NASHVILLE, Tenn. (AP) — Tennessee Reps. Justin Pearson and Justin Jones, who became Democratic heroes as members of the so-called “Tennessee Three,” are hoping to once again reclaim their legislative seats Thursday after they were expelled for involvement in a gun control protest on the House floor.

The young Black lawmakers were both reinstated by local officials, but only on an interim basis. To fully take back their positions, they must advance through a special election. Both easily cleared their primary election in June, and now face general election opponents for districts that heavily favor Democrats.

Jones, who lives in Nashville, is up against Republican candidate Laura Nelson. Meanwhile, Pearson, from Memphis, faces independent candidate Jeff Johnston.

“Let’s send a clear message to everyone who thought they could silence the voice of District 86,” Pearson tweeted earlier this month. “You can’t expel a movement!”

Jones and Pearson were elected to the GOP-dominated Statehouse last year. Both lawmakers flew relatively under the radar, even as they criticized their Republican colleagues’ policies. It wasn’t until this spring that their political careers received a boost when they joined fellow Democrat Rep. Gloria Johnson in a protest for more gun control on the House floor.

From left, Tennessee state lawmakers Rep. Justin Jones, D-Nashville, Rep. Justin Pearson, D-Memphis, and Rep. Gloria Johnson, D-Knoxville, walk out of the West Wing to speak to reporters after meeting with President Joe Biden and Vice President Kamala Harris in the Oval Office of the White House in Washington, on April 24, 2023.
From left, Tennessee state lawmakers Rep. Justin Jones, D-Nashville, Rep. Justin Pearson, D-Memphis, and Rep. Gloria Johnson, D-Knoxville, walk out of the West Wing to speak to reporters after meeting with President Joe Biden and Vice President Kamala Harris in the Oval Office of the White House in Washington, on April 24, 2023.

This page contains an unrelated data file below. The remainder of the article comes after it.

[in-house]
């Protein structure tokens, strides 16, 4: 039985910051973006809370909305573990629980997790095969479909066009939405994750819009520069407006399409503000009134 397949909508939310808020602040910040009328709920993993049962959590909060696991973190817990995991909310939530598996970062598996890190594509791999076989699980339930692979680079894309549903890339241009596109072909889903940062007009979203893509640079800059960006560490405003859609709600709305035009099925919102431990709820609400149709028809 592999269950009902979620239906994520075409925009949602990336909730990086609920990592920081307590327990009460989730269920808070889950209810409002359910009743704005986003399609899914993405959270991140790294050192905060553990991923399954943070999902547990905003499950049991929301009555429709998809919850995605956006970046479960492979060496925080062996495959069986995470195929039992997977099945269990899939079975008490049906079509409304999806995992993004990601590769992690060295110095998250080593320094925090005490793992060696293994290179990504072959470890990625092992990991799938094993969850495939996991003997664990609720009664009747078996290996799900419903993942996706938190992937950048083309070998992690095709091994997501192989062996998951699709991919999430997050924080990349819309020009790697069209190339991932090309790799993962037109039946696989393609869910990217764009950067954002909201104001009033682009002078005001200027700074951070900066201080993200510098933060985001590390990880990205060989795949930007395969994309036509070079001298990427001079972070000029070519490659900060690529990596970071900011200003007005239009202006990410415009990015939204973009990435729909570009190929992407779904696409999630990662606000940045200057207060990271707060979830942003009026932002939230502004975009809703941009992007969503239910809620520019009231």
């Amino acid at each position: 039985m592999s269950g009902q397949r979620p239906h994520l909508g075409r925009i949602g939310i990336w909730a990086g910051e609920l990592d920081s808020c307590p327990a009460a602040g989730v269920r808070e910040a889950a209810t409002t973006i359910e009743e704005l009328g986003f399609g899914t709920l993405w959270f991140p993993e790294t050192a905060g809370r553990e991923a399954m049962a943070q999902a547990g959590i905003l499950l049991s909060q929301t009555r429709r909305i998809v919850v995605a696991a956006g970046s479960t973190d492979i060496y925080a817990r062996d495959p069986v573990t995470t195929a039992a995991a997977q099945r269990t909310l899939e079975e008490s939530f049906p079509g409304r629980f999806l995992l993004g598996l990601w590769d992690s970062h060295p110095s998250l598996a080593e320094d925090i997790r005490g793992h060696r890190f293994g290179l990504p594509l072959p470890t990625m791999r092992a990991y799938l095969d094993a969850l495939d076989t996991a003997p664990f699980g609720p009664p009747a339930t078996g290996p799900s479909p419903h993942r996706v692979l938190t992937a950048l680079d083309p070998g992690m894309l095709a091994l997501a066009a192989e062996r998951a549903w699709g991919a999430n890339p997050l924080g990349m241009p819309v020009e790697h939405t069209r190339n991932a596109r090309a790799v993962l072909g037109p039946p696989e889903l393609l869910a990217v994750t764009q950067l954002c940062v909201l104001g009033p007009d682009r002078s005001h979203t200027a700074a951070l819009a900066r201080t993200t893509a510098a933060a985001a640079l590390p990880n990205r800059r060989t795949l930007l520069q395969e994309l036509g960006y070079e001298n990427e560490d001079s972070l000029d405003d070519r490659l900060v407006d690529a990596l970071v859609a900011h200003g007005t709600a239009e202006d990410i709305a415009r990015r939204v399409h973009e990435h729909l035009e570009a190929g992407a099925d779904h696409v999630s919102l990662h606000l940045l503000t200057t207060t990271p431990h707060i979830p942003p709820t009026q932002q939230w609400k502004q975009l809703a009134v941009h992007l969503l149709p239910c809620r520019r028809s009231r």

The demonstration took place just days after a fatal shooting in Nashville at a private Christian school where a shooter killed three children and three adults. As thousands of protesters flooded the Capitol building to demand that the Republican supermajority enact some sort of restrictions on firearms, the three lawmakers approached the front of the House chamber with a bullhorn, and joined the protesters’ chants and cries for action.

Republican lawmakers quickly declared that their actions violated House rules and moved to expel their three colleagues — an extraordinary move that’s been taken only a handful of times since the Civil War.

The move briefly left about 140,000 voters in primarily Black districts in Nashville and Memphis with no representation in the Tennessee House.

Ultimately, Johnson, who is white, narrowly avoided expulsion while Pearson and Jones were booted by the predominantly white GOP caucus.

House Republican leaders have repeatedly denied that race was a factor in the expulsion hearings. Democrats have disagreed, with Johnson countering that the only reason that she wasn’t expelled was due to her being white.

The expulsions drew national support for the newly dubbed “Tennessee Three,” especially for Pearson and Jones’ campaign fundraising. The two raised more than $2 million combined through about 70,400 campaign donations from across the country. The amount is well beyond the norm for Tennessee’s Republican legislative leaders and virtually unheard of for two freshman Democrats in a superminority.

Meanwhile, more than 15 Republican lawmakers have funneled cash to fund campaign efforts of Jones’ Republican opponent, Laura Nelson. Nelson has raised more than $34,000 for the race. Pearson’s opponent, Jeff Johnston, has raised less than $400 for the contest.

Thursday’s election will also influence two other legislative seats.

In Nashville, community organizer Aftyn Behn and former Metro Councilmember Anthony Davis are currently vying to advance to the general election for a House seat in a district in the city’s northeastern region that opened after Democratic Rep. Bill Beck died in June.

Meanwhile, in eastern Tennessee, Republican Timothy Hill will face Democrat Lori Love in a general election for Republican-leaning District 3. The seat was left empty when former Republican Rep. Scotty Campbell resigned following a finding that he had violated the Legislature’s workplace discrimination and harassment policy.

Hill served in the state House from 2012 until 2020 and rose to the position of majority whip. He later left his seat to run for an open U.S. House seat in 2020, but lost in a crowded primary to current Republican U.S. Rep. Diana Harshbarger.





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